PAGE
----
Spare Fruit evolves to Spare Snacks with rebrand by The Clerkenwell Brothers

The snack brand, which turns unwanted fruit and veg into air-dried crisps, chose The Clerkenwell Brothers for its redesign ahead of its UK expansion this year.

In 2016, Spare Fruit (now Spare Snacks) started its mission to use fresh, ‘wonderfully wonky' produce in its snacks. Now the brand – which makes air-dried fruit crisps available at Ocado, Planet Organic and Sourced Market – is expanding across the UK as consumer demand for the surplus fruit and veg sector skyrockets.

Spare Snacks’ founder Ben Whitehead approached The Clerkenwell Brothers for the rebrand, to help create a new design system to be vibrant but authentic to his story.

Since discovering how much fruit and veg go to waste in his teens, Ben started to save unwanted produce and experimented with dehydrating them himself. After two years in production as Spare Fruit, the brand’s redesign has focused on identifying new contrasting colours for the six flavour packs. The Clerkenwell Brothers also worked to develop the brand’s new logo, packaging, website and advertising assets.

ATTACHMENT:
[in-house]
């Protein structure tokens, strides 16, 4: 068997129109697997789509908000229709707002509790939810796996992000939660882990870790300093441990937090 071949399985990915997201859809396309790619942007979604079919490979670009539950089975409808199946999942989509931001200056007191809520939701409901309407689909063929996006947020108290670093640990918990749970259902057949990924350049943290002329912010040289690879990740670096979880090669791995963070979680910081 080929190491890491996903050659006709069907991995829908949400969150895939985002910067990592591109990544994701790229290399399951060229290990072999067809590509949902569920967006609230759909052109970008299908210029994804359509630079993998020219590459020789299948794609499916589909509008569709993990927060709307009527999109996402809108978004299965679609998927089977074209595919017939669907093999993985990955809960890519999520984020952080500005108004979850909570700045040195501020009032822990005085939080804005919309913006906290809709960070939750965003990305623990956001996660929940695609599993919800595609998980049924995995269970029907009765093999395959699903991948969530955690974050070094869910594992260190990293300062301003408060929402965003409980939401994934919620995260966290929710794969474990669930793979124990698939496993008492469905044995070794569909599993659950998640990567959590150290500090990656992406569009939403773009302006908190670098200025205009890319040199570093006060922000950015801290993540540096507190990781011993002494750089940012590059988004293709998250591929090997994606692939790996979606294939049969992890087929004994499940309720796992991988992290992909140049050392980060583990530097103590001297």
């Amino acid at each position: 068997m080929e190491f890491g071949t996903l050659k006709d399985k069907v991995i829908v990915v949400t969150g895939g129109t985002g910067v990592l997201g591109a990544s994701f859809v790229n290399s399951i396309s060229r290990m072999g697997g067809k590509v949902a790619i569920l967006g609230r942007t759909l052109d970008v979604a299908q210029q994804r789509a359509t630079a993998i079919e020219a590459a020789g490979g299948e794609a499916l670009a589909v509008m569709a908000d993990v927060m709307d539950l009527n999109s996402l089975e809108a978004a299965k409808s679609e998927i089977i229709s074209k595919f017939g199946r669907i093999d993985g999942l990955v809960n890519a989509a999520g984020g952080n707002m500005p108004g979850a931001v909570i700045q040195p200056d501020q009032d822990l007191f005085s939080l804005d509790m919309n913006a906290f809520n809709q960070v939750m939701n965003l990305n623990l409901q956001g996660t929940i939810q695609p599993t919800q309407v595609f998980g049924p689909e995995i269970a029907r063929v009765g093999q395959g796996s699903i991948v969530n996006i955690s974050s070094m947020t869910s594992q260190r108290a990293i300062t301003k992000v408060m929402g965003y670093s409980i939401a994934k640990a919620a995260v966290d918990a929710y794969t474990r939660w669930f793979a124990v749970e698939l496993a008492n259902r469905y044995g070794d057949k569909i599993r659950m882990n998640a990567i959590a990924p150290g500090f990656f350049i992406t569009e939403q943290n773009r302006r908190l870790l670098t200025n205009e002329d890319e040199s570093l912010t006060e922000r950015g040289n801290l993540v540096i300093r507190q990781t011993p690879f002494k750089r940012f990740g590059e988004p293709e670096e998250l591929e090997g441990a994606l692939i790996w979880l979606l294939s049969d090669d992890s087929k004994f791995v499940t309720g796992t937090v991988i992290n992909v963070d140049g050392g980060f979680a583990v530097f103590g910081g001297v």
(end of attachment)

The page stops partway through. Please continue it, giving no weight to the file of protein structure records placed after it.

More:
Alice Dobbie, Design Lead at The Clerkenwell Brothers, says, "We loved the challenge of approaching an honest, wholesome snack brand and questioning what will make it a modern, accessible product. We needed to convey warmth, energy and increase the impact of flavour. At the same time, we highlighted Spare’s vision to move toward a more waste-free world.

"Our process began with a sheet of paper and a pair of scissors. Our experiments resulted in a charming set of irregular fruit and veg shapes and unique ‘wonky cut’ lettering. Our fruit and veg slices evolved into six quirky characters which feature as flavour cues on-pack and can also be used as text holders across the off-pack world. These characters organically transitioned into animation, with the movement boldly communicating the product’s satisfyingly crunchy texture."

“The full range includes three pure fruit/veg packs and three punchy, flavoured counterparts," adds Alice. "We carefully devised a six-colour palette which would allow all packs to sit together while the pure and flavoured packs could be recognised as three separate pairs, yet still communicating the ingredients and flavours of the product."


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